Charles Clarke, the Education Secretary, was last night facing the prospect of strikes over redundancies by the teachers' union he has praised for its moderation.
The National Association of Schoolmasters Union of Women Teachers has told its members it will "respond vigorously" to any attempt to make teachers redundant because of the funding crisis.
Union leaders said this would mean balloting on strikes and sending an immediate national delegation to the schools concerned to demand redundancy threats be dropped. The union is also concerned by warnings that thousands of teachers who left this term to retire or take up a new post will not be replaced because of a funding shortfall.
Its leaders say they will also take action if this leads to remaining staff losing marking and preparation time - or any other increase in workload.
The union's tough stance is a blow to Mr Clarke as it has been one of his strongest supporters in negotiations over reducing teachers' workload through hiring extra classroom assistants to take over lessons so teachers can have 10 per cent of time away from the classroom to mark and prepare.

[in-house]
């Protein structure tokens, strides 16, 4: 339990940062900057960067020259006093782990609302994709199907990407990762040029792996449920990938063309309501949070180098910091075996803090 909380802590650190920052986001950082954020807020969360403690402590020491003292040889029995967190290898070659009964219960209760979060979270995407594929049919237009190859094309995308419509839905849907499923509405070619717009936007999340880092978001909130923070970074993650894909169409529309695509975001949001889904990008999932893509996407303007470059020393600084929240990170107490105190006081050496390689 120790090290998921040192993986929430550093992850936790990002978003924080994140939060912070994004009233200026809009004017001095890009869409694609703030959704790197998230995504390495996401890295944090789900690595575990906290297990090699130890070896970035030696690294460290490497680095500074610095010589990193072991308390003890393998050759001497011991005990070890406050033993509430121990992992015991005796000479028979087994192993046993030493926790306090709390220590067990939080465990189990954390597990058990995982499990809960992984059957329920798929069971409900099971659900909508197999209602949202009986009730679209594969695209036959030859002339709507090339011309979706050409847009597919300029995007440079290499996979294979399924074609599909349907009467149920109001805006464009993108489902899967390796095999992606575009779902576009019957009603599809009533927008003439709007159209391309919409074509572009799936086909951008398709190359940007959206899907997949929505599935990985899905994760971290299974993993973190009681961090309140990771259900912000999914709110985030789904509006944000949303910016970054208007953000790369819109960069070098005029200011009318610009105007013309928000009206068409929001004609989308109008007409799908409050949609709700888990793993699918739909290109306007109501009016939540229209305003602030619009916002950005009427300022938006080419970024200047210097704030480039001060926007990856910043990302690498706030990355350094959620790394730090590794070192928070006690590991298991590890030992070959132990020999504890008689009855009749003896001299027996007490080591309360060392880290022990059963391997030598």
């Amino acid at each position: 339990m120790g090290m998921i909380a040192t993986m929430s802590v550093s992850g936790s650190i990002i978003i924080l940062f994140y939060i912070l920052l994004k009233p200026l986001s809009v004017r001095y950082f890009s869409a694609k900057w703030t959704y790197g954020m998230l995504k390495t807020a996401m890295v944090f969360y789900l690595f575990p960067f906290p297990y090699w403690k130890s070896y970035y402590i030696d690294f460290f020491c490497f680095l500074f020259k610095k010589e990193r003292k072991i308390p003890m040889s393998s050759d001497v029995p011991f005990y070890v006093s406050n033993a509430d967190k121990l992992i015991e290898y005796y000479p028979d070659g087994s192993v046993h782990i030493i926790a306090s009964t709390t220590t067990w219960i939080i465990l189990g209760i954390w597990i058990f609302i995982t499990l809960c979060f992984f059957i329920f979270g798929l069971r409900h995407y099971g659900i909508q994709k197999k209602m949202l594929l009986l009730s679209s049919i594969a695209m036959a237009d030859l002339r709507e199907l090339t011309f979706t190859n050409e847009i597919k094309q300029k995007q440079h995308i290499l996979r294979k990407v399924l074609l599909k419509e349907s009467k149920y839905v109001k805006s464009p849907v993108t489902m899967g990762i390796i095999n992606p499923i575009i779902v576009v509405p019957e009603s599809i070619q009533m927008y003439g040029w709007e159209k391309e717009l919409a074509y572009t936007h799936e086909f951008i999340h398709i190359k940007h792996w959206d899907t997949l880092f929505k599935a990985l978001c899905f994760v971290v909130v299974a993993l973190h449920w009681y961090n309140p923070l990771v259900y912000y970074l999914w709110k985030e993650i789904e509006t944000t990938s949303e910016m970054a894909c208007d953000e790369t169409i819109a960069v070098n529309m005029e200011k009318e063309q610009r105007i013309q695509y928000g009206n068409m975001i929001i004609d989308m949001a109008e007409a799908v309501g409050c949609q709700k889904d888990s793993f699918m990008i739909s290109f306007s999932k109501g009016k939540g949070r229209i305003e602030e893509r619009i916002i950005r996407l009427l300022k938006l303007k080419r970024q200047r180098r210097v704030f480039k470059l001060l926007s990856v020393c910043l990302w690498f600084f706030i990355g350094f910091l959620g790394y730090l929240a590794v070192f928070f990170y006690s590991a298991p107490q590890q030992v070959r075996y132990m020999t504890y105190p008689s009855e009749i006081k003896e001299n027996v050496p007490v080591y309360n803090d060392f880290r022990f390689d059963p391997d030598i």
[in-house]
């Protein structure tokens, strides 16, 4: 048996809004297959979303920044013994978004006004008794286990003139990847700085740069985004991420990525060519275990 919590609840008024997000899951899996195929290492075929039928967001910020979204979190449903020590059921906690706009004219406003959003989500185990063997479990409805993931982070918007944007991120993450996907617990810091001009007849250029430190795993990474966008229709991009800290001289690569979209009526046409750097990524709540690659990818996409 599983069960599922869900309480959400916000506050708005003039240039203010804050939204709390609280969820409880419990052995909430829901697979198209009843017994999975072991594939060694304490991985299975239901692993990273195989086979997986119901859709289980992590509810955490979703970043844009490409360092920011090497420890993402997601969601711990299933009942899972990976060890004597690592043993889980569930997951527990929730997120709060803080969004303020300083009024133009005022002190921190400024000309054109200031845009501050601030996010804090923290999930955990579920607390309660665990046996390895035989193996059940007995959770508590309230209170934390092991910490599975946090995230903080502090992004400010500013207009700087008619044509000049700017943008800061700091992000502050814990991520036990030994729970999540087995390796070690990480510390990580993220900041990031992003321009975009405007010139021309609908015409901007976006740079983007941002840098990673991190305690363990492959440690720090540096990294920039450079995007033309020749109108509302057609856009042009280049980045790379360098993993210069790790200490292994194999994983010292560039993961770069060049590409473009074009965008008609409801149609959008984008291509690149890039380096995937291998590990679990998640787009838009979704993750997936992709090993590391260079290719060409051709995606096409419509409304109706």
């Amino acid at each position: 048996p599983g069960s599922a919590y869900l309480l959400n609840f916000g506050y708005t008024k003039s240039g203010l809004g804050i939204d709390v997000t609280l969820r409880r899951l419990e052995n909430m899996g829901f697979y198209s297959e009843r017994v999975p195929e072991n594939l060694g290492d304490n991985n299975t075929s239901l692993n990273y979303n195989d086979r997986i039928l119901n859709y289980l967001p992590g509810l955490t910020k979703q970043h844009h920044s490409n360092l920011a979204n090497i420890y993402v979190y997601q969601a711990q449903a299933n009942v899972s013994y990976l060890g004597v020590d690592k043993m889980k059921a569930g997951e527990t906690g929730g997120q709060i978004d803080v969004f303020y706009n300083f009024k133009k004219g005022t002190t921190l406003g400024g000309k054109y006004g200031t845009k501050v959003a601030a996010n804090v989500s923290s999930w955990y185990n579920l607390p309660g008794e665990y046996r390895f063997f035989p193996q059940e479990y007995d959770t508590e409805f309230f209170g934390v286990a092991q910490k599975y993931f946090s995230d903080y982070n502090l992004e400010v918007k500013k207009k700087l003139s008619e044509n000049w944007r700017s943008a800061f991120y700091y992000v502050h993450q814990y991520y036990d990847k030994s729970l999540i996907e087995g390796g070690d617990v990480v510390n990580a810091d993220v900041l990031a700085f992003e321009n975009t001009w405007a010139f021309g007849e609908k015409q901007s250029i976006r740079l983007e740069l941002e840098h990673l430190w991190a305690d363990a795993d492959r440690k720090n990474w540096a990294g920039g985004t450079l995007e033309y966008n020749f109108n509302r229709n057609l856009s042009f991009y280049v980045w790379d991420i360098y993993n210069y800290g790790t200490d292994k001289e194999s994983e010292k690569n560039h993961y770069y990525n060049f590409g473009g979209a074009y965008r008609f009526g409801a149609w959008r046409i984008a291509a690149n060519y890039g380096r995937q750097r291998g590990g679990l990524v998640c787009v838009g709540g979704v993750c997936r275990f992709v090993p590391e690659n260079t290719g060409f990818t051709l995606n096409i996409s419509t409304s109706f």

Eamonn O'Kane, general secretary of the NASUWT, said: "At a time when we're signing a national agreement on reducing workload, we should not end up with a situation where we are increasing the workload of teachers."
The union said it was surveying its branches to find out the extent of job losses. It says redundancies should be unnecessary because schools are holding an estimated £1.4bn in reserves that could be used to pay teachers' wages.
"The NASUWT is particularly concerned that the problems of funding are being quoted by some heads as reasons for not proceeding with the implementation of the national agreement [on reducing workload]," he said.
The NUT has voted for local and regional strikes if there are any redundancy threats.
Mr Clarke has told schools they can - as a one-off - use money allocated to them for building repairs this year to pay teachers' wages and avoid "needless redundancies".